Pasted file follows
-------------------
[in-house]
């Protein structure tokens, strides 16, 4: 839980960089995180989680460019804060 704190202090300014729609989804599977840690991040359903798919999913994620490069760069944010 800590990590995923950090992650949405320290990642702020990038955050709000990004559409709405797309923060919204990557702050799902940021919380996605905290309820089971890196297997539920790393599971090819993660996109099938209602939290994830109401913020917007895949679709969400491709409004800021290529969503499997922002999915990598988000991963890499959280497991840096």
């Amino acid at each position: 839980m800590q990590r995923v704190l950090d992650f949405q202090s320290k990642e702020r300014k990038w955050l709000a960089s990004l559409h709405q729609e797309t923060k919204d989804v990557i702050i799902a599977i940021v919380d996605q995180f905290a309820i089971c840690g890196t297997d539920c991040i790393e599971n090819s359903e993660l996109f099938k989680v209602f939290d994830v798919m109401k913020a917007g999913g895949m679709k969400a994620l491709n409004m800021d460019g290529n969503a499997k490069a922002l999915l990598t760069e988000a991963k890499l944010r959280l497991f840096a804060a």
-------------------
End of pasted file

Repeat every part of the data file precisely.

[in-house]
């Protein structure tokens, strides 16, 4: 839980960089995180989680460019804060 704190202090300014729609989804599977840690991040359903798919999913994620490069760069944010 800590990590995923950090992650949405320290990642702020990038955050709000990004559409709405797309923060919204990557702050799902940021919380996605905290309820089971890196297997539920790393599971090819993660996109099938209602939290994830109401913020917007895949679709969400491709409004800021290529969503499997922002999915990598988000991963890499959280497991840096």
């Amino acid at each position: 839980m800590q990590r995923v704190l950090d992650f949405q202090s320290k990642e702020r300014k990038w955050l709000a960089s990004l559409h709405q729609e797309t923060k919204d989804v990557i702050i799902a599977i940021v919380d996605q995180f905290a309820i089971c840690g890196t297997d539920c991040i790393e599971n090819s359903e993660l996109f099938k989680v209602f939290d994830v798919m109401k913020a917007g999913g895949m679709k969400a994620l491709n409004m800021d460019g290529n969503a499997k490069a922002l999915l990598t760069e988000a991963k890499l944010r959280l497991f840096a804060a």